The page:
Of course, summer can’t be ALL work and no play! (Who am I kidding – my work is always fun!) I made sure to steal some time to explore both new places and old favourites with my family – including the rugged coastlines of Notre Dame Bay where I grew up and my passion for nature first took root!

In August, I had the pleasure of once again leading the Eagle-Eye Tours trip to New Brunswick & Grand Manan. While there are many wonderful places and birding experiences on this tour, one key highlight is seeing the huge gathering of Semipalmated Sandpipers in the world-famous Bay of Fundy. More than 3/4 of the world’s population stop here during migration, and flocks of tens of thousands can often be found roosting on the narrow beach at high tide or swirling over the water. This was my third time leading this tour, and you can read more about it on an earlier blog post here.

As summer fades to fall in Newfoundland, I often turn my attention to migration and the opportunity to find wayward and locally rare species right here on “the rock”. One of the most interesting birds was this very late empidonax flycatcher that showed up in November — well beyond the expected date of normal migrants and reason enough to scrutinize it. Originally found by crack birder Lancy Cheng, I arrived soon after and spent several hours trying to capture diagnostic photos amid the fleeting glimpses it gave. Based on photos from several birders and Lancy’s very important sound recording, this bird was eventually identified as Newfoundland’s first ever Willow Flycatcher! Chalk one up for the perseverance and cooperation of our local birding community!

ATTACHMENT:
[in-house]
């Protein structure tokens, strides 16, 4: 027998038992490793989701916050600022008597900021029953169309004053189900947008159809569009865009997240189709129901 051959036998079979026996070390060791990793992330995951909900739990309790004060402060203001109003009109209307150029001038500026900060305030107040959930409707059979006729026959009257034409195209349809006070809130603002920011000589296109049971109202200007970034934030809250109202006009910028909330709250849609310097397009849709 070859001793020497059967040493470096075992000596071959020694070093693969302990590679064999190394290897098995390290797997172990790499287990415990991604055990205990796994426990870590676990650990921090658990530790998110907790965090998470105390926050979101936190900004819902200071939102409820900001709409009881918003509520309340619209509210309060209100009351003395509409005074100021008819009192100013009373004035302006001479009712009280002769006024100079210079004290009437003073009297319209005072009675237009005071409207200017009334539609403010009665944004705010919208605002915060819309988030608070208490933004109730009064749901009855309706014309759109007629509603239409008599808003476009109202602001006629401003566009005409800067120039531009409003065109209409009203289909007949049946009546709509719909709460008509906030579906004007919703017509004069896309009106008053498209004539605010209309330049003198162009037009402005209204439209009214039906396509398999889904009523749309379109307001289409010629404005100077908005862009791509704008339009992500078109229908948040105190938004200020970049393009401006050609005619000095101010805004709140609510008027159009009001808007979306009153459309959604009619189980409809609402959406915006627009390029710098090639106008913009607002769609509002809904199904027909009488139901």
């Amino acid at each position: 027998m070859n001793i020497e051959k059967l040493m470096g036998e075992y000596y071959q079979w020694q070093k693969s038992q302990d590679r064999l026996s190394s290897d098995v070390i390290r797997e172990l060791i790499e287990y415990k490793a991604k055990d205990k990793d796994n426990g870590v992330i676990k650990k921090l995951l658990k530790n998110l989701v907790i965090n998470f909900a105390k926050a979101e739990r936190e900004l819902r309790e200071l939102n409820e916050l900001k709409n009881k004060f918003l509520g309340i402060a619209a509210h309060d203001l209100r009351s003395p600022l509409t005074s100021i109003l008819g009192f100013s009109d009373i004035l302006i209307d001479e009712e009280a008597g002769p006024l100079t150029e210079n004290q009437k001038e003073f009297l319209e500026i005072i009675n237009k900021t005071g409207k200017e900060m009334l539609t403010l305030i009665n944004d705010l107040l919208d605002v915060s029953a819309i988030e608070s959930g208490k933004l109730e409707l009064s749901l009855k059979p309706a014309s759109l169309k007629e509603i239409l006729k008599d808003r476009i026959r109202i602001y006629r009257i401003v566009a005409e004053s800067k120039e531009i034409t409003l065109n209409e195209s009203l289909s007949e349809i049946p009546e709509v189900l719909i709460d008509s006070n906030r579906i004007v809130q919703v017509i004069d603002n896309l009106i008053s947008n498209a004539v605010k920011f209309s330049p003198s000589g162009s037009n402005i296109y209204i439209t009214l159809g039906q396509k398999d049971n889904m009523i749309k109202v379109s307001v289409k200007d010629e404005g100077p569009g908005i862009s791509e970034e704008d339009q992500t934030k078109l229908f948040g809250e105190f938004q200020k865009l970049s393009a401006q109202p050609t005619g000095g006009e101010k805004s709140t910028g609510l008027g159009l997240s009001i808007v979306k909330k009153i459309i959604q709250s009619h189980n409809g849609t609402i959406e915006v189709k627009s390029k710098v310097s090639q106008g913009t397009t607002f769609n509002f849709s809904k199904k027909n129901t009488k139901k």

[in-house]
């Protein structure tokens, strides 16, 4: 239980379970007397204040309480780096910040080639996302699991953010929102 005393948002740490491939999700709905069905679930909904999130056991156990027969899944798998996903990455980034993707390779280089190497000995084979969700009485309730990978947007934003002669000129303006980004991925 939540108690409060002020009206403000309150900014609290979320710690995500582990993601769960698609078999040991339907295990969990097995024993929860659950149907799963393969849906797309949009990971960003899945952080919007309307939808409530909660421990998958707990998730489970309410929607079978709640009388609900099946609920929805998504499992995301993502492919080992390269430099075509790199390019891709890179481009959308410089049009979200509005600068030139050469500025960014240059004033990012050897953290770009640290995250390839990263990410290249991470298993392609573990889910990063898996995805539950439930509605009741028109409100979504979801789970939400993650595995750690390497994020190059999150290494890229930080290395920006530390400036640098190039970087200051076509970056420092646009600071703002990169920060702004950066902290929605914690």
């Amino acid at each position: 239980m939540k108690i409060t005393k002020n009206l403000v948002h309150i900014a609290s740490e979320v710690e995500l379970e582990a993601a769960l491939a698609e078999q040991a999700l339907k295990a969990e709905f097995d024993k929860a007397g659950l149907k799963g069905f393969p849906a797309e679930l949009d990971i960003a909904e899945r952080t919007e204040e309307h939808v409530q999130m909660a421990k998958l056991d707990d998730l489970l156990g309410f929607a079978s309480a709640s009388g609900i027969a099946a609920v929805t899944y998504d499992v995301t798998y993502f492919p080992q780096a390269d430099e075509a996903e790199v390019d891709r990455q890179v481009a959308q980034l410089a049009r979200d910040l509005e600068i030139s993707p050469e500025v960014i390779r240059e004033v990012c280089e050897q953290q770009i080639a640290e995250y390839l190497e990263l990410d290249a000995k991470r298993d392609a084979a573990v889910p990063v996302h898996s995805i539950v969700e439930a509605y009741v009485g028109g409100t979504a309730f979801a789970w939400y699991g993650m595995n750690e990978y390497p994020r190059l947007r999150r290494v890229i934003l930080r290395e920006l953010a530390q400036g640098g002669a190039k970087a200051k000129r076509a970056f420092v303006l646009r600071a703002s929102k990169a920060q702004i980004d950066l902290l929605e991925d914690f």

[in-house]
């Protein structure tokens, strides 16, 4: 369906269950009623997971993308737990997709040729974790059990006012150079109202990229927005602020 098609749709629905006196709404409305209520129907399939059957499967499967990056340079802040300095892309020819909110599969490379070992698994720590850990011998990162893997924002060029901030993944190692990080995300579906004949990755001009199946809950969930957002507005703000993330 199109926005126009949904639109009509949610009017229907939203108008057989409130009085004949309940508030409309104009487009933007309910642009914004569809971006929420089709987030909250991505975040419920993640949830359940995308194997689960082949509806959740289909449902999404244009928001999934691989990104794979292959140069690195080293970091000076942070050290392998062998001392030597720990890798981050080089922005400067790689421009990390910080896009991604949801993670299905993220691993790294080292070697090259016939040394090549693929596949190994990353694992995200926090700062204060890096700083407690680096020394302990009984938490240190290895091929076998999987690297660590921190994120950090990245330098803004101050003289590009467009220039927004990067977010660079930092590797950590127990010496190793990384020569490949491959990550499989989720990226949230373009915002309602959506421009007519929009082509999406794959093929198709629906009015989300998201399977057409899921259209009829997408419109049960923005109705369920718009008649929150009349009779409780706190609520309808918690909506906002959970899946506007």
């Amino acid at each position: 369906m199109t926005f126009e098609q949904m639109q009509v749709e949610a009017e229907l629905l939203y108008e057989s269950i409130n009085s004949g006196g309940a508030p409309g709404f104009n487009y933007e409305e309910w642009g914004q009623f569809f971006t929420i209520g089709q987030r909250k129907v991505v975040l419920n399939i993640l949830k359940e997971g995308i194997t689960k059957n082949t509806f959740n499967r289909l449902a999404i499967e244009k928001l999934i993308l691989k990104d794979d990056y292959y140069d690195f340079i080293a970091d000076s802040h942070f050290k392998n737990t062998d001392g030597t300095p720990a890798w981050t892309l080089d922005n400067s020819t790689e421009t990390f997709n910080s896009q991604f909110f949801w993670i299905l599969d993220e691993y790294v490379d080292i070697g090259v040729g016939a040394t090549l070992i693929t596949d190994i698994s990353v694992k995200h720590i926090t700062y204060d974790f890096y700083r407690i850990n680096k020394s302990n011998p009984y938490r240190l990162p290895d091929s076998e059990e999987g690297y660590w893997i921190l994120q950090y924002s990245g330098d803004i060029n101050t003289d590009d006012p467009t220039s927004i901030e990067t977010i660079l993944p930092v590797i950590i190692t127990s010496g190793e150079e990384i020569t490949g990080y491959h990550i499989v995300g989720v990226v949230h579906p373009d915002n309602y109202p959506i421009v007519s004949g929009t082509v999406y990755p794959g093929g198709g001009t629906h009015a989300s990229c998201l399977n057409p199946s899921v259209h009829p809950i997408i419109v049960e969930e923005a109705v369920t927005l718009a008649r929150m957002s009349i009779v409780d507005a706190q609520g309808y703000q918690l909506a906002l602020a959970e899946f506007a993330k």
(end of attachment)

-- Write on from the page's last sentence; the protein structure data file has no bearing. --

Winter also started off with a bang, when veteran birder Chris Brown discovered the province’s first Eared Grebe on December 1. Time for birding can be tough to come by for me at this busy time of year – but I managed to sneak in a “chase” to see this mega-rarity. Read more on my blog post here.

My birding year ended on yet another high note: leading my third Eagle-Eye Tours adventure of the year – this time in Trinidad & Tobago! This was my second time leading this amazing tour, and I admit to being totally enamored with this beautiful place. The lush forests, open grasslands, intriguing coastlines … and, of course, the incredible birds and wildlife! This Guianan Trogon was just one of more than 200 species we encountered during the trip – many of which were equally stunning. Stay tuned for an upcoming blog post about my most recent trip — but in the meantime you can check out this three-part series from my last adventure in Trinidad & Tobago. And better yet – join me when I return at the end of 2018!

What a fantastic year! Thanks to the many friends and visitors who shared all these special moments (and many more!) with me in 2017. I’m excited for 2018 and can’t imagine what wonderful experiences it might have in store! Why not join me to find out for yourself?!?!

Wishing you all a happy, prosperous and fun-filled 2018!!

Codroy Valley & Central Newfoundland – A Birding Excursion!

Early June is a great time to enjoy birds in Newfoundland – and nowhere is that more true than the southwest coast. Not only is the Codroy Valley one of the island’s most beautiful places, it is also home to its greatest diversity of landbirds. A number of species wander there regularly that are otherwise very uncommon or rare in the rest of Newfoundland, and a few have pushed the limits of their breeding range to include this small region of our island. There are many species that you can expect to find here but nowhere else in Newfoundland!

Bird⋅The⋅Rock just wrapped up its first Codroy Valley & Central Newfoundland Tour (June 1-6), where we enjoyed more than 100 species of birds and other wildlife, incredible scenery, and even some local events associated with the Feather & Folk Nature Festival. Leaving St. John’s, we spent one day/night in central Newfoundland along the way – taking in a short hike in Terra Nova National Park and some beautiful walking trails in Grand Falls-Windsor. We also made two visits to the unique estuary at Stephenville Crossing, and spent three full days exploring the mixed forests, wetlands, meadows, beaches and rugged coastlines of the Codroy Valley and surrounding areas. Below are just some of the many highlights … enjoy, and be sure to save the dates (first week of June) to join us for your own adventure in this beautiful part of the province!